>> EASTERN USA TIMESHARE NEWS:
The Federal Trade Commission has gone after Fort Lauderdale-based Consumer Collection Advocates, Corp. and its owner, Michael Robert Ettus, for violating the FTC Act and the FTC’s Telemarketing Sales Rule, which prohibits seeking or accepting payment from a person for recovery of money paid for previous telemarketing transactions until seven business days after that person receives the money.
According to the FTC’s complaint, telemarketers for the company called consumers and falsely guaranteed that, for an up-front fee, typically 20 percent of the amount they lost, the defendants would recover substantial amounts of money for them – 60 percent or more – within 30 to 180 days. For consumers who had lost from several thousand to hundreds of thousands of dollars and could not afford a 20 percent up-front fee, the defendants would often accept a reduced fee of less than 10 percent of their loss. The defendants also charged a back-end fee of 20 percent for any amount recovered.
Once they received the money, ranging from hundreds to as much as $10,000, the victims of the alleged fraud never heard from them again. In the space of a year, according to the complaint, the plaintiffs took in as much as $1.3 million dollars.
The FTC, which is seeking to permanently stop the operation via a lawsuit filed in South Florida, has reached an agreement with the defendants to stop the operation for the duration of the on-going litigation and no doubt they’ll be looking at fines, restitution, etc. and their assets have already been frozen in anticipation of that.
But meanwhile the Florida Attorney General’s Office filed an action against the defendants in state court on November 5, 2014, alleging the same deceptive practices and seeking an injunction to stop them. The question there is whether or not Pam Bondi’s office will take it a step further and file criminal charges, which would mean jail time if the defendant(s) were convicted.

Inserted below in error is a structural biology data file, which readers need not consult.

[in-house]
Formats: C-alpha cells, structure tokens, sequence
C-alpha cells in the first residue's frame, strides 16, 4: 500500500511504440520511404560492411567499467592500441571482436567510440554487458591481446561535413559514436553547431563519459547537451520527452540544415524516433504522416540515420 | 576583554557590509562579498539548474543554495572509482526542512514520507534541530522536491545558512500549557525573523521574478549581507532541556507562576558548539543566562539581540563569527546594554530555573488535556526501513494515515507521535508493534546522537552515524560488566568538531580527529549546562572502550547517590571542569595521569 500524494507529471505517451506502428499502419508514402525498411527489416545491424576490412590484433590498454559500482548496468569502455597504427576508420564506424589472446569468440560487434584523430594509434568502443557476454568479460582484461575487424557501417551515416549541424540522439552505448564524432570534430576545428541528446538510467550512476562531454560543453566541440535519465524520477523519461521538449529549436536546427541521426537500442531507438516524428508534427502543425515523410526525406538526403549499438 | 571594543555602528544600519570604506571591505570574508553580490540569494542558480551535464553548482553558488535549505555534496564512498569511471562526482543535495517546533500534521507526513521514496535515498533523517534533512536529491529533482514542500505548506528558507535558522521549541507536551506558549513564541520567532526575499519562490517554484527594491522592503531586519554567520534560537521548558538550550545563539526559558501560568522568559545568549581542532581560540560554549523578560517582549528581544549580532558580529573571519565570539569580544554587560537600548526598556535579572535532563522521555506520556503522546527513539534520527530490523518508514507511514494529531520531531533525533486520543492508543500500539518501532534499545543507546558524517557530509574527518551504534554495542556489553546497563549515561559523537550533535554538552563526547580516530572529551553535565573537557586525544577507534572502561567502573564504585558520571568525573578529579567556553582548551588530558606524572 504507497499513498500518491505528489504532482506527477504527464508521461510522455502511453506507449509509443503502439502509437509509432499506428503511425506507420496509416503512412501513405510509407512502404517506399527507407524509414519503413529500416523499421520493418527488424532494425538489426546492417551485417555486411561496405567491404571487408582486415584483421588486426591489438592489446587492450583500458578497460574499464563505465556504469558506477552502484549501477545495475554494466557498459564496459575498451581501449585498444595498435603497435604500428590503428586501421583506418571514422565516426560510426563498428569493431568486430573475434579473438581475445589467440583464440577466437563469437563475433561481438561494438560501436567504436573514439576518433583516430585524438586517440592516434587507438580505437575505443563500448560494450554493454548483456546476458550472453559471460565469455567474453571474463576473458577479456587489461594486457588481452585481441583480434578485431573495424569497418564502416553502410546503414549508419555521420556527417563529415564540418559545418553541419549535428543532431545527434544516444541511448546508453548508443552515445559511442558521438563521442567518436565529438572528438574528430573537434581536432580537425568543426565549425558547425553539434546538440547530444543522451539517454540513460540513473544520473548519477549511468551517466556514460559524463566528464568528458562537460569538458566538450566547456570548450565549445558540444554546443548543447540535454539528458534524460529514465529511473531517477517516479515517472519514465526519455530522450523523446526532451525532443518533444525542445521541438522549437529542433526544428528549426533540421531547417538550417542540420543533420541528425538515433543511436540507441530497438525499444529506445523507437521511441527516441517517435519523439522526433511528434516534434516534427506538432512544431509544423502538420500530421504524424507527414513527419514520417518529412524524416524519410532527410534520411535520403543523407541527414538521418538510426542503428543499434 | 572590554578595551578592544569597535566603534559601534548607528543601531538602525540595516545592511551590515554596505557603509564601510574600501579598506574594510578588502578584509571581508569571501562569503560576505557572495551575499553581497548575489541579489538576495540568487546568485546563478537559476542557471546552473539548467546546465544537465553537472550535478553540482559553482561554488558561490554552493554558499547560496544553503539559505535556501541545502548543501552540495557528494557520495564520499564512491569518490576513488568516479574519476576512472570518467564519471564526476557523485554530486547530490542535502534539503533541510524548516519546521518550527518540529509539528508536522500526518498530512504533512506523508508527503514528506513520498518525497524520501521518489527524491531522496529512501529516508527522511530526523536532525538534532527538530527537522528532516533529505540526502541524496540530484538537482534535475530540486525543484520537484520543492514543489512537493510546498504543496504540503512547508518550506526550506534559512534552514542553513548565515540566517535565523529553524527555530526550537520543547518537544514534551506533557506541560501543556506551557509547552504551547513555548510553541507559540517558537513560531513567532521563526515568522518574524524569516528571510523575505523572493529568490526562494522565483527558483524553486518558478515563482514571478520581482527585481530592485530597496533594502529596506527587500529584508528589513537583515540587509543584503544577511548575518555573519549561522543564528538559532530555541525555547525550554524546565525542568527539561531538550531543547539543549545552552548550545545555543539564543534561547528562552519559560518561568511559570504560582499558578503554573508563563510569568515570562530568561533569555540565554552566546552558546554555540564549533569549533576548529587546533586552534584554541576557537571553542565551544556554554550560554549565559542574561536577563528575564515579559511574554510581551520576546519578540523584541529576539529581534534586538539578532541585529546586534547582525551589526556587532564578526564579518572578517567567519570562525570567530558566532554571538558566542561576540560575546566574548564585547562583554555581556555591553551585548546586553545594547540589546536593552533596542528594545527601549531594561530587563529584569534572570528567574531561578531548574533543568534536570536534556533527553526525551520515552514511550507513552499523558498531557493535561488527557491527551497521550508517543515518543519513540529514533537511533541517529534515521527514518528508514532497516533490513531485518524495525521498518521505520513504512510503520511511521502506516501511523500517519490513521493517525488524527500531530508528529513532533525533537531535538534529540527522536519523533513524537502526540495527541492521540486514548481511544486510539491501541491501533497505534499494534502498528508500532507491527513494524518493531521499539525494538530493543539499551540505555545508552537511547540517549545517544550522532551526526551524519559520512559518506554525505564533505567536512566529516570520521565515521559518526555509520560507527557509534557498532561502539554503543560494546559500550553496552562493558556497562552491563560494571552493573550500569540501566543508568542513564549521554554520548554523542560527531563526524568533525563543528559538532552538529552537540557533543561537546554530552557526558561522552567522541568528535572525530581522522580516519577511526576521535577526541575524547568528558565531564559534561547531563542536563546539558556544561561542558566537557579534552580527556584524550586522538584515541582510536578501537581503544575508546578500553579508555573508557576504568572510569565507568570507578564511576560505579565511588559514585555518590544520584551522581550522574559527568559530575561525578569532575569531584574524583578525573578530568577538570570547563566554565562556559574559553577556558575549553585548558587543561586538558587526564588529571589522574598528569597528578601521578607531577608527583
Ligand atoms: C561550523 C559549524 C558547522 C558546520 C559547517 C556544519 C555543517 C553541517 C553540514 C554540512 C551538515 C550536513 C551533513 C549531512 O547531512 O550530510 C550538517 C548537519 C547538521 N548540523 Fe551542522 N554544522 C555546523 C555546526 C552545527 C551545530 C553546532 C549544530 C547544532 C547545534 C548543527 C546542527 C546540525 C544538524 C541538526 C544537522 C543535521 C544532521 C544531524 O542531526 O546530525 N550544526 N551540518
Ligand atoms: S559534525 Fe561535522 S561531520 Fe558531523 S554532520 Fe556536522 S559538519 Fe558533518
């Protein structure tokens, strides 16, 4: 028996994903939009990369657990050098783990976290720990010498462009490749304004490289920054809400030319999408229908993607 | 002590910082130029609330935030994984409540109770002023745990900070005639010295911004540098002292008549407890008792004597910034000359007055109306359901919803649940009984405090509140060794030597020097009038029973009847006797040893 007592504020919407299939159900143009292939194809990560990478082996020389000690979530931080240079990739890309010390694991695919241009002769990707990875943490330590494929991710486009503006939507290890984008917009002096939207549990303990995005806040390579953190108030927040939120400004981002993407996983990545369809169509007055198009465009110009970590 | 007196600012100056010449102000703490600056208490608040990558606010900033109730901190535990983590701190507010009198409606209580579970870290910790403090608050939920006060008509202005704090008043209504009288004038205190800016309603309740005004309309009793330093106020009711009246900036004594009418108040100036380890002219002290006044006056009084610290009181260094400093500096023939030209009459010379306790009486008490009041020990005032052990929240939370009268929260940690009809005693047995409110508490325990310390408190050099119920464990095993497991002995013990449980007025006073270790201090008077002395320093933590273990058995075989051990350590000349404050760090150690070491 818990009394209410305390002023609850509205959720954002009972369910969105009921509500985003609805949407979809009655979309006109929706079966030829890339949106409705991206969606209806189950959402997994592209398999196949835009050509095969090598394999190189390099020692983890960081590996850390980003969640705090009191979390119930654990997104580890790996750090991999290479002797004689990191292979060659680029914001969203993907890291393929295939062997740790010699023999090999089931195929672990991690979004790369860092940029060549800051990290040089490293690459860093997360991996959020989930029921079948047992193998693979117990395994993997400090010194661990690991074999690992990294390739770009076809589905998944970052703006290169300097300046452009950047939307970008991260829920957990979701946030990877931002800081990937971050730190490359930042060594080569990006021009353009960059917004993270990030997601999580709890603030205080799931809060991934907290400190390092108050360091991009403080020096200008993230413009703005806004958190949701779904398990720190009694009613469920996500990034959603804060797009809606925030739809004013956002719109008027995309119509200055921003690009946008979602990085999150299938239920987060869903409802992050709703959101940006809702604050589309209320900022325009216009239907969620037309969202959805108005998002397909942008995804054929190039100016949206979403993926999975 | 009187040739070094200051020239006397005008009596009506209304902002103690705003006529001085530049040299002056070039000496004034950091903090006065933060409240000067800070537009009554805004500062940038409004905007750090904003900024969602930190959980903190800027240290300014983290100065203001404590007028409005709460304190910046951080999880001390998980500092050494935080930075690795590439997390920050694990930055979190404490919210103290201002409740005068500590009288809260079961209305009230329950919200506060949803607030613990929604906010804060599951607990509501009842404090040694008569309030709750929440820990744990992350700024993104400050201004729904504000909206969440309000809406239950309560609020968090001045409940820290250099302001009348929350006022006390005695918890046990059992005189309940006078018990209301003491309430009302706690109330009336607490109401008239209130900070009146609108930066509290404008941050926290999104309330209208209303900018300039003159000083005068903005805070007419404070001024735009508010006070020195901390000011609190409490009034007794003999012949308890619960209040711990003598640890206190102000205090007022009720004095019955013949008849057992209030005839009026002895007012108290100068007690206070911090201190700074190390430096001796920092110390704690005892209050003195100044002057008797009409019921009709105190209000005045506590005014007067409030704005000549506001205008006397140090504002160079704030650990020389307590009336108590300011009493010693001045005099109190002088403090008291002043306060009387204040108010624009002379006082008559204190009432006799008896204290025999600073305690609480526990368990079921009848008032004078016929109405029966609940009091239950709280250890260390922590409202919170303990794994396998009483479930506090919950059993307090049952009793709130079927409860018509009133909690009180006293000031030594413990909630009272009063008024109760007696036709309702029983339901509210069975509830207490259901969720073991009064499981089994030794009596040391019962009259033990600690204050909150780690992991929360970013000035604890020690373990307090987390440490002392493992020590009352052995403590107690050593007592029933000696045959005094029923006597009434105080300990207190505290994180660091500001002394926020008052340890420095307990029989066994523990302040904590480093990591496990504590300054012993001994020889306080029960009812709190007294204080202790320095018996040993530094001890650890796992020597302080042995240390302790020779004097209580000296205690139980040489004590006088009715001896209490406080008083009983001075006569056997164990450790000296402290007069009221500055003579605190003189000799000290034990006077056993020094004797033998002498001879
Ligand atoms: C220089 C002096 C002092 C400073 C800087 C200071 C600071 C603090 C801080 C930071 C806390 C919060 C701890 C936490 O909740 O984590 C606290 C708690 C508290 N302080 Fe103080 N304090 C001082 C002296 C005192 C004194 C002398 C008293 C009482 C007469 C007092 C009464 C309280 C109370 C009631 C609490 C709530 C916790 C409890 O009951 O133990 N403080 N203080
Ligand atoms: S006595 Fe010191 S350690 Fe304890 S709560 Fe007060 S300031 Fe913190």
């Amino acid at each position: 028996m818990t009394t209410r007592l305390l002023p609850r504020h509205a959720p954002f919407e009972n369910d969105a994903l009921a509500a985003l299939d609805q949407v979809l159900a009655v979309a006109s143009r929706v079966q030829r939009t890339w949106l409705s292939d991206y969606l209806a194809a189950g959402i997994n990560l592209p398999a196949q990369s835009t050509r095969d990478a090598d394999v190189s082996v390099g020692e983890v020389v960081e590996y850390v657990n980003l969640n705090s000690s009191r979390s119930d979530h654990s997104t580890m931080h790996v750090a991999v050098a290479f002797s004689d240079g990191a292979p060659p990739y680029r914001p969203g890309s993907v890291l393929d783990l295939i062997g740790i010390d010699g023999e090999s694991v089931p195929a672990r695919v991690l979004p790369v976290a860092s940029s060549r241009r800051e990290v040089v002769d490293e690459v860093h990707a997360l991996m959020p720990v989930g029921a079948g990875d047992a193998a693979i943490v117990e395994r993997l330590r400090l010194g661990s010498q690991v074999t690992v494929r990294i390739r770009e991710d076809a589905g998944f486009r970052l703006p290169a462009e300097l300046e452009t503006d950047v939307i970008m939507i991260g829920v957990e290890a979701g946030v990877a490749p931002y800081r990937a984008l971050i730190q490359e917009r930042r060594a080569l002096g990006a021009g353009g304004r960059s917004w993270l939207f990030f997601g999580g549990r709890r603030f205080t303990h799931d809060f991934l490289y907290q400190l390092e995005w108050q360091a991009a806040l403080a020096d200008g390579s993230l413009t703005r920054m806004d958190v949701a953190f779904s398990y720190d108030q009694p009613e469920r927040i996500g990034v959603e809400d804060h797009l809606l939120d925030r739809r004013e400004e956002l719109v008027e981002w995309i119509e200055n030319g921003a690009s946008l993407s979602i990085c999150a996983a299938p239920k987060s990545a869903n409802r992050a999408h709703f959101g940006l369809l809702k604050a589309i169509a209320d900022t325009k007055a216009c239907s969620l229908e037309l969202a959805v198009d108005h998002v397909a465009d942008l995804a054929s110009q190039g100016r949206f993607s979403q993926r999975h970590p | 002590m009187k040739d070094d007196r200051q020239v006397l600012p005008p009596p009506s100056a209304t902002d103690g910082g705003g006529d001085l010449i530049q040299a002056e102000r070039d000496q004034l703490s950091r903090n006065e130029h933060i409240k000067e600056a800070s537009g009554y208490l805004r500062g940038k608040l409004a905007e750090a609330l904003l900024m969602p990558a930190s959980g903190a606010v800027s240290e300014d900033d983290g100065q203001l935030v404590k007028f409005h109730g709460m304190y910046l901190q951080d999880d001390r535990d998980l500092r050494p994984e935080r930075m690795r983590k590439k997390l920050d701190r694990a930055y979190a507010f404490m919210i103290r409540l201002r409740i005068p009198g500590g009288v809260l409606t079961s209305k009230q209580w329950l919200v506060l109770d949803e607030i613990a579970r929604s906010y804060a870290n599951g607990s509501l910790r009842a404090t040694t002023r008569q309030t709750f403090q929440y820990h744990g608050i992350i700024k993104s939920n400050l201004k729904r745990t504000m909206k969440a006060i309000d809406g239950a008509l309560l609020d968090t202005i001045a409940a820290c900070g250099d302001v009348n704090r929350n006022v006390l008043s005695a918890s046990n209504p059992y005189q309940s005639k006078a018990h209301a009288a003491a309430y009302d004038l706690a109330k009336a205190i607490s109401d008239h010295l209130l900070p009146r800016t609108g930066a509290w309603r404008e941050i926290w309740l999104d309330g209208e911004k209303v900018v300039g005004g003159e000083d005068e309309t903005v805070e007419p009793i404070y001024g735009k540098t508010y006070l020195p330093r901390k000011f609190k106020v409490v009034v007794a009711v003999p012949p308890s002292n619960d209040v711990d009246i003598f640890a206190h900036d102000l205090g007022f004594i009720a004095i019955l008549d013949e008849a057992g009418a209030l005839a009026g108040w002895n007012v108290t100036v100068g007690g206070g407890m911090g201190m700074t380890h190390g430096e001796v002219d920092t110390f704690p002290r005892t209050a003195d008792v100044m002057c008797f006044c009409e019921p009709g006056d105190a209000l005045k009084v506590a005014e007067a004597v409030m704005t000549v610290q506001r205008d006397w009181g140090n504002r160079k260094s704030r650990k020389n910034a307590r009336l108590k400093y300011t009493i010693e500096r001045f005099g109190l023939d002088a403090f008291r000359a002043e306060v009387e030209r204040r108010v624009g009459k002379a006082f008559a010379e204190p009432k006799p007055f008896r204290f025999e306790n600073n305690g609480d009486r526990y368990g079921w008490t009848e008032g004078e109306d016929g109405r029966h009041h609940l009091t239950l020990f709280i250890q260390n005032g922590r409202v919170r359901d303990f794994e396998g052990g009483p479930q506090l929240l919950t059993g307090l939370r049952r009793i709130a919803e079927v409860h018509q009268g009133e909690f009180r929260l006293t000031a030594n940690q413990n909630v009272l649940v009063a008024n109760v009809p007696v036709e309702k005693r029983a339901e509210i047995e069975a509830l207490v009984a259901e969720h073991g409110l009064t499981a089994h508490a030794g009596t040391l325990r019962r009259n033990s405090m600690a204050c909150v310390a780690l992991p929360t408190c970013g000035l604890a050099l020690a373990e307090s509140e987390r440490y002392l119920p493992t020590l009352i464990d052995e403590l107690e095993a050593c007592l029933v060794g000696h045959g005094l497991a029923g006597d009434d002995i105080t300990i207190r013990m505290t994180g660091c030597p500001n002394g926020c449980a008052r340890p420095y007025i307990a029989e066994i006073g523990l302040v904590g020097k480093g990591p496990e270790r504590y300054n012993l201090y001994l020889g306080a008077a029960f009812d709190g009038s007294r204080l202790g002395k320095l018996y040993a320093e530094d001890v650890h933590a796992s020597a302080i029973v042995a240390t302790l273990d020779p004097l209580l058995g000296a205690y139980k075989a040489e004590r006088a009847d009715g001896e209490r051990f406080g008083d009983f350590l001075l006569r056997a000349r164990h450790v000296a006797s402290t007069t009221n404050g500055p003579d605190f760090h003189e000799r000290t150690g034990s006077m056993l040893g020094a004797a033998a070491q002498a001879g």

ORLANDO: In May I reported on a potential class action lawsuit pending against Marriott Vacations Worldwide/Marriott Vacations Club regarding their switch to a Points system in 2010.
The Plaintiff was Salvatore Desantis on behalf of himself and all others similarly situated; the Defendants were Marriott Vacations Worldwide Corp., Marriott Ownership Resorts, Inc. d/b/a/ Marriott Vacation Club International, and Marriott Ownership Resorts Procurement LLC.
In a nutshell Salvatore Desantis alleged that the value of his timeshare ownership dropped when MVC introduced its points program in 2010, because the points program depleted the number of people swapping weeks at Marriott’s timeshare resorts.
The lawsuit also claimed that Marriott’s attempt to extract thousands of dollars by trying to resell members in the Weeks Program the very benefits they have taken away from them was fraudulent, deceptive and unconscionable.
Well, it’s good news for Marriott: the case has been thrown out of court, with the judge asserting that Desantis was not deceived, under Florida’s laws, because his contract warned that “market forces and alternative program opportunities may impact the number of timeshare estates available for exchange.” According to Judge Presnell’s ruling Desantis “got what he was promised” and Marriott was only “responding to a change in the timeshare market.” In his opinion there was nothing deceitful about it.
The judge also noted that Desantis was offered a chance to convert to the points program for $595 and chose not to, so that issue lies at his own door. Attorneys for the plaintiff were chastised for failing to provide grounds for their claims, saying those claims required “more than labels and conclusions, and a formulaic recitation of the elements of a cause of action will not do.”
Will they take Judge Presnell’s words to heart and try again, or will they call it a day?
“If you haven’t got anything nice to say about anybody, come sit next to me.” -Alice Roosevelt Longworth
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